Higgins, Jets Raise Testicular Cancer Awareness

When he walks around the Atlantic Health Jets Training Center, Matt Higgins doesn't seem like your typical business executive. From the comfortable, fun way that he carries himself to the utilization of his favorite toy — his Twitter account — Higgins is a boss that makes the work environment enjoyable.

That's why it was a no-brainer for Jets defensive starters Darrelle Revis and Mike DeVito to join the team's executive vice president at the Bowery Hotel in New York City on Monday night for the eighth annual Craig D. Tifford Foundation Gala to support those who have testicular cancer.

Higgins survived his own battle with testicular cancer three years ago, and now has dedicated himself to raising awareness about the disease that afflicts about 7,000 men between the ages of 18 and 35 every year. the Tifford Foundation raised $150,000 to help fund cutting-edge technology, support for patients and families, and education and awareness programs. In addition, the event prompted men not to be ashamed to approach their doctors if they think they have a problem.

The mission of the Tifford Foundation falls in line with Higgins' personal philosophy.

"If there's a purpose to ever getting sick, for me it would be that I have the opportunity to reach young men that are mostly the victims of this kind of cancer," Higgins said. "I work for a sports team so I've always felt that I have an obligation to be as public and as open about every embarrassing detail that I can to get people's attention and to hopefully save somebody's life out there or make them know that it's probably going to be OK."

During the event, Revis and DeVito moved throughout the room and met with the attendees, who bid on auction items from many of New York's professional sports teams, including the Yankees. In addition, a private bike ride with testicular cancer survivor Lance Armstrong was auctioned off for $7,000.

Higgins mentioned DeVito's impact during the evening. And of Revis he said, "Darrelle's great. He's always doing something in the community. Really, I think he was moved by the event because he spent time talking to pretty much every single person in the room. He was the last person to leave."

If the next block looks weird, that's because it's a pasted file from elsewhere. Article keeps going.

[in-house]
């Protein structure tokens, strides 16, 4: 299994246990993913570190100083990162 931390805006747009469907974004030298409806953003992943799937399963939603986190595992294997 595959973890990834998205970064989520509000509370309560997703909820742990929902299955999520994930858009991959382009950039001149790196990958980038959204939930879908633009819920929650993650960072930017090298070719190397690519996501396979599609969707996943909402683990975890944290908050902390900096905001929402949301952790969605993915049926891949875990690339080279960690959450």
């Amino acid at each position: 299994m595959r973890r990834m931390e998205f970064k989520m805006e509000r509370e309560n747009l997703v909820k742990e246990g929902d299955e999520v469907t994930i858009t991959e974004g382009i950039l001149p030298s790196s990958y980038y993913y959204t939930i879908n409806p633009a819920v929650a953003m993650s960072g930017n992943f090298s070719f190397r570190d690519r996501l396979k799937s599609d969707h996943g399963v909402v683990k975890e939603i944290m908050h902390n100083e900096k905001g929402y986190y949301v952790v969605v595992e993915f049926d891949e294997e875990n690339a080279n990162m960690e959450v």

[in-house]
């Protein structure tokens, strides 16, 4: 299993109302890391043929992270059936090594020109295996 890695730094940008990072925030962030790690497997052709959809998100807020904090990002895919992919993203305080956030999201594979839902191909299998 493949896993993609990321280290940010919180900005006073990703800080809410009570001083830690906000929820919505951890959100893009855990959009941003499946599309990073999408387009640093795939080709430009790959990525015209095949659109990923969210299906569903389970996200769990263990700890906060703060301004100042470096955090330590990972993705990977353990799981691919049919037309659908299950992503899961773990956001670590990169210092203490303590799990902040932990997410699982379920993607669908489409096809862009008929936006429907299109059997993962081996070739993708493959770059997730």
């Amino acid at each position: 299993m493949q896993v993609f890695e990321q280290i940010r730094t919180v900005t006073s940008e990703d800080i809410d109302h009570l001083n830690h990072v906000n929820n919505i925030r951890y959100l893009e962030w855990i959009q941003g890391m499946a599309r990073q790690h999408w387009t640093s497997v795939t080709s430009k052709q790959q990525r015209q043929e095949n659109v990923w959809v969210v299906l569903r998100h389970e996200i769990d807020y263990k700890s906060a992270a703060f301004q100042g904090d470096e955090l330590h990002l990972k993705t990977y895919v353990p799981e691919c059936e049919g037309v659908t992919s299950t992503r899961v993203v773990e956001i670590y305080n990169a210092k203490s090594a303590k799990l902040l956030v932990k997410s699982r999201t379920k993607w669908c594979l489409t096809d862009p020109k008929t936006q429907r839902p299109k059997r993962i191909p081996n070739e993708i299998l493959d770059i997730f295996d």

Higgins had plenty to learn about the disease when he was diagnosed, and now he wants to make sure that others with the disease are fully informed. For example, treatmentf can cause infertility, so it is wise for patients to visit a fertility treatment before surgery and radiation if they desire to have children after they conquer the disease.

"Know your body and trust your instincts," Higgins advised. "When something happens to you, you'll know the difference between a bruise and something that's more serious. If it's the latter category, do something about it because it's a fast-growing cancer."

Higgins, who was New York City Mayor Rudy Giuliani's former press secretary and helped led the Lower Manhattan Development Corporation after 9/11, always tries to make an impact in the community around him. From his partnership with the Tifford Foundation and testicular cancer awareness advocacy to having impromptu meetings with players and staff to come up with new and exciting ideas, he is perpetually trying to make a difference.

"Really my hope is just that anybody reading this is motivated to just take 10 seconds to check themselves," Higgins said. "Or if someone is experiencing what I went through, to know that there's light at the end of the tunnel and that you can get through it and you will get through it. If you want to reach out to me, talk to me on Twitter at @mhigginsjets.

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